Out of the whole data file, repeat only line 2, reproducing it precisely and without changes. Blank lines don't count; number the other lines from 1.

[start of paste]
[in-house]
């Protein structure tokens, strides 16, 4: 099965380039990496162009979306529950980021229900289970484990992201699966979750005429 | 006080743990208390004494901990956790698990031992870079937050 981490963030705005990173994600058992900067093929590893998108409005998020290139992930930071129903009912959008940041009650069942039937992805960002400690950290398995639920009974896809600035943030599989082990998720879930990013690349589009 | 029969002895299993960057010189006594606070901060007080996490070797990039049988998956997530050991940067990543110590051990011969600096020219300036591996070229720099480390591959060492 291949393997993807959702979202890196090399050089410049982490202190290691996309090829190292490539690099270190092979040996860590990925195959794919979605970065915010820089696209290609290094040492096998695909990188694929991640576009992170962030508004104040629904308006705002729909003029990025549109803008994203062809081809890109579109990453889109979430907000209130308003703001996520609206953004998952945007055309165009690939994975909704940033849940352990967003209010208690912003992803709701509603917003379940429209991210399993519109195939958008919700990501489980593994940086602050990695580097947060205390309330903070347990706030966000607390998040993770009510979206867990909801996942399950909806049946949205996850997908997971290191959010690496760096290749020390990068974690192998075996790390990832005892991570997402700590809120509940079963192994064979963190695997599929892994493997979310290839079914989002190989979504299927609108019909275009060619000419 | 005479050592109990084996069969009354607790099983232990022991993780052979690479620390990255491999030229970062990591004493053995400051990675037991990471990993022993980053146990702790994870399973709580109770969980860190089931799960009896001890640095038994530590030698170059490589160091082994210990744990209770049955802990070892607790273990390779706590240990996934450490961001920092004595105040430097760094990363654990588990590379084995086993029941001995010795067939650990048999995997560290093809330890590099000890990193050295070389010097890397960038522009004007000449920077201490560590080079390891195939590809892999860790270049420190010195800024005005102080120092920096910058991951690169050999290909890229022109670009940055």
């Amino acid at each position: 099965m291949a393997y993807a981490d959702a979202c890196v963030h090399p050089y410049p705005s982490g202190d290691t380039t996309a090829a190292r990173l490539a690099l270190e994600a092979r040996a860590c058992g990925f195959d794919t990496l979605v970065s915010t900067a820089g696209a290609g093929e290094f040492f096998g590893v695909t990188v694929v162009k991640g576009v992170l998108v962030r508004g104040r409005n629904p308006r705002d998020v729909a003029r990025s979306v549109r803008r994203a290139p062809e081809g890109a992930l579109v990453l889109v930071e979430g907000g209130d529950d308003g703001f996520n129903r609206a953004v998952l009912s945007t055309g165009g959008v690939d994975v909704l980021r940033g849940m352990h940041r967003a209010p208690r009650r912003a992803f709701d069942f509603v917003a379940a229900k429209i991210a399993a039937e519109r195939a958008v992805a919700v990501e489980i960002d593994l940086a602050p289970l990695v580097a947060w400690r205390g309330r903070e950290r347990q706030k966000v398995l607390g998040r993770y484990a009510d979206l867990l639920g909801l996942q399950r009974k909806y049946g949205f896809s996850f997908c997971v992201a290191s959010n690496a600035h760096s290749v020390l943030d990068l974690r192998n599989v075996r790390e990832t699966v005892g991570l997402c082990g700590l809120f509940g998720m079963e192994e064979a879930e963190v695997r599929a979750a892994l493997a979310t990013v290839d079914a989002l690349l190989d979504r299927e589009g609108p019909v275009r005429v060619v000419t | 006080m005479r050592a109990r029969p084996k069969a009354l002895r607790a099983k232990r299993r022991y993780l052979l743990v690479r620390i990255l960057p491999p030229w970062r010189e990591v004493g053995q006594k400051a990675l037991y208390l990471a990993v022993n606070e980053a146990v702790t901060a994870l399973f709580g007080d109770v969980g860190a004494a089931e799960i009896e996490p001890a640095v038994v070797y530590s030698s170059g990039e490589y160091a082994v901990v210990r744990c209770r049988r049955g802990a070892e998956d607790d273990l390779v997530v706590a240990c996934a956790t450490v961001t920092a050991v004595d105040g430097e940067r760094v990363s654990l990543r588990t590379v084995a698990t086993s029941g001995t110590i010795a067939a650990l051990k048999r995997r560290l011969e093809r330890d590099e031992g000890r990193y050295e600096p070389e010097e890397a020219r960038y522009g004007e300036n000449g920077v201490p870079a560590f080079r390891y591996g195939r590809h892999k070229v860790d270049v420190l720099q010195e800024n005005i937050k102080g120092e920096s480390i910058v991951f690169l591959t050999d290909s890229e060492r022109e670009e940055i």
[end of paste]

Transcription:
């Protein structure tokens, strides 16, 4: 099965380039990496162009979306529950980021229900289970484990992201699966979750005429 | 006080743990208390004494901990956790698990031992870079937050 981490963030705005990173994600058992900067093929590893998108409005998020290139992930930071129903009912959008940041009650069942039937992805960002400690950290398995639920009974896809600035943030599989082990998720879930990013690349589009 | 029969002895299993960057010189006594606070901060007080996490070797990039049988998956997530050991940067990543110590051990011969600096020219300036591996070229720099480390591959060492 291949393997993807959702979202890196090399050089410049982490202190290691996309090829190292490539690099270190092979040996860590990925195959794919979605970065915010820089696209290609290094040492096998695909990188694929991640576009992170962030508004104040629904308006705002729909003029990025549109803008994203062809081809890109579109990453889109979430907000209130308003703001996520609206953004998952945007055309165009690939994975909704940033849940352990967003209010208690912003992803709701509603917003379940429209991210399993519109195939958008919700990501489980593994940086602050990695580097947060205390309330903070347990706030966000607390998040993770009510979206867990909801996942399950909806049946949205996850997908997971290191959010690496760096290749020390990068974690192998075996790390990832005892991570997402700590809120509940079963192994064979963190695997599929892994493997979310290839079914989002190989979504299927609108019909275009060619000419 | 005479050592109990084996069969009354607790099983232990022991993780052979690479620390990255491999030229970062990591004493053995400051990675037991990471990993022993980053146990702790994870399973709580109770969980860190089931799960009896001890640095038994530590030698170059490589160091082994210990744990209770049955802990070892607790273990390779706590240990996934450490961001920092004595105040430097760094990363654990588990590379084995086993029941001995010795067939650990048999995997560290093809330890590099000890990193050295070389010097890397960038522009004007000449920077201490560590080079390891195939590809892999860790270049420190010195800024005005102080120092920096910058991951690169050999290909890229022109670009940055």